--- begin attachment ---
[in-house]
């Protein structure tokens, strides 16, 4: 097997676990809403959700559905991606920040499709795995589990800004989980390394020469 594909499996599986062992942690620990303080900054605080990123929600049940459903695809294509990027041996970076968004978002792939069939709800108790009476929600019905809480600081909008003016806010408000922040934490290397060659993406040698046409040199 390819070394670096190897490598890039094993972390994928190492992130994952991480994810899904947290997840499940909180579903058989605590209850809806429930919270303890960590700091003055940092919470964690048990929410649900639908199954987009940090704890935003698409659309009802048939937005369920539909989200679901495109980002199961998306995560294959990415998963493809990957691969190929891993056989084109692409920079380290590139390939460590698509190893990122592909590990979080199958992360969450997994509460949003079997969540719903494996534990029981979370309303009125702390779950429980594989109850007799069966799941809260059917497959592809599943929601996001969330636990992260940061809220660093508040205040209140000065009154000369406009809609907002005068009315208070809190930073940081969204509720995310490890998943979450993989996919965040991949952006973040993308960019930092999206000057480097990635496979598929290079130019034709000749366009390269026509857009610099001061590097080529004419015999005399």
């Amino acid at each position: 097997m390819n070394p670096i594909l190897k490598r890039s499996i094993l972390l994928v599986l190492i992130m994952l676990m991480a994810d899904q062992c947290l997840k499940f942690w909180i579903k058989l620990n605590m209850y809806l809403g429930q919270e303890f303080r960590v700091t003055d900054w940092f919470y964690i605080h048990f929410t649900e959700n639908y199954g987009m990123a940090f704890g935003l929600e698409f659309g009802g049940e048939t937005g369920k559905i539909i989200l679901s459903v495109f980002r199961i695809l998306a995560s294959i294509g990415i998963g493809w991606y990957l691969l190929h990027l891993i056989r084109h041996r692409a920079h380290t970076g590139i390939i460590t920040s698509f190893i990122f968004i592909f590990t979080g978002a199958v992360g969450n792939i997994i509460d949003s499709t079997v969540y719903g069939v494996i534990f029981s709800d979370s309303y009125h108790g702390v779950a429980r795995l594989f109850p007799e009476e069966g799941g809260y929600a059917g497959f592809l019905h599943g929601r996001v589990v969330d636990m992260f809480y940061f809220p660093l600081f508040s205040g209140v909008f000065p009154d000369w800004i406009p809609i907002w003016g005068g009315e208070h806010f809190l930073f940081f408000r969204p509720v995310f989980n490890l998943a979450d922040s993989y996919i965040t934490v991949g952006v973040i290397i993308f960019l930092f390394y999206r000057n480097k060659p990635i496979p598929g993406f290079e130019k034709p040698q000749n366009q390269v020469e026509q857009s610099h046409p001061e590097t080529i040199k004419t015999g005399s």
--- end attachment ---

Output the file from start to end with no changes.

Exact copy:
[in-house]
């Protein structure tokens, strides 16, 4: 097997676990809403959700559905991606920040499709795995589990800004989980390394020469 594909499996599986062992942690620990303080900054605080990123929600049940459903695809294509990027041996970076968004978002792939069939709800108790009476929600019905809480600081909008003016806010408000922040934490290397060659993406040698046409040199 390819070394670096190897490598890039094993972390994928190492992130994952991480994810899904947290997840499940909180579903058989605590209850809806429930919270303890960590700091003055940092919470964690048990929410649900639908199954987009940090704890935003698409659309009802048939937005369920539909989200679901495109980002199961998306995560294959990415998963493809990957691969190929891993056989084109692409920079380290590139390939460590698509190893990122592909590990979080199958992360969450997994509460949003079997969540719903494996534990029981979370309303009125702390779950429980594989109850007799069966799941809260059917497959592809599943929601996001969330636990992260940061809220660093508040205040209140000065009154000369406009809609907002005068009315208070809190930073940081969204509720995310490890998943979450993989996919965040991949952006973040993308960019930092999206000057480097990635496979598929290079130019034709000749366009390269026509857009610099001061590097080529004419015999005399």
């Amino acid at each position: 097997m390819n070394p670096i594909l190897k490598r890039s499996i094993l972390l994928v599986l190492i992130m994952l676990m991480a994810d899904q062992c947290l997840k499940f942690w909180i579903k058989l620990n605590m209850y809806l809403g429930q919270e303890f303080r960590v700091t003055d900054w940092f919470y964690i605080h048990f929410t649900e959700n639908y199954g987009m990123a940090f704890g935003l929600e698409f659309g009802g049940e048939t937005g369920k559905i539909i989200l679901s459903v495109f980002r199961i695809l998306a995560s294959i294509g990415i998963g493809w991606y990957l691969l190929h990027l891993i056989r084109h041996r692409a920079h380290t970076g590139i390939i460590t920040s698509f190893i990122f968004i592909f590990t979080g978002a199958v992360g969450n792939i997994i509460d949003s499709t079997v969540y719903g069939v494996i534990f029981s709800d979370s309303y009125h108790g702390v779950a429980r795995l594989f109850p007799e009476e069966g799941g809260y929600a059917g497959f592809l019905h599943g929601r996001v589990v969330d636990m992260f809480y940061f809220p660093l600081f508040s205040g209140v909008f000065p009154d000369w800004i406009p809609i907002w003016g005068g009315e208070h806010f809190l930073f940081f408000r969204p509720v995310f989980n490890l998943a979450d922040s993989y996919i965040t934490v991949g952006v973040i290397i993308f960019l930092f390394y999206r000057n480097k060659p990635i496979p598929g993406f290079e130019k034709p040698q000749n366009q390269v020469e026509q857009s610099h046409p001061e590097t080529i040199k004419t015999g005399s």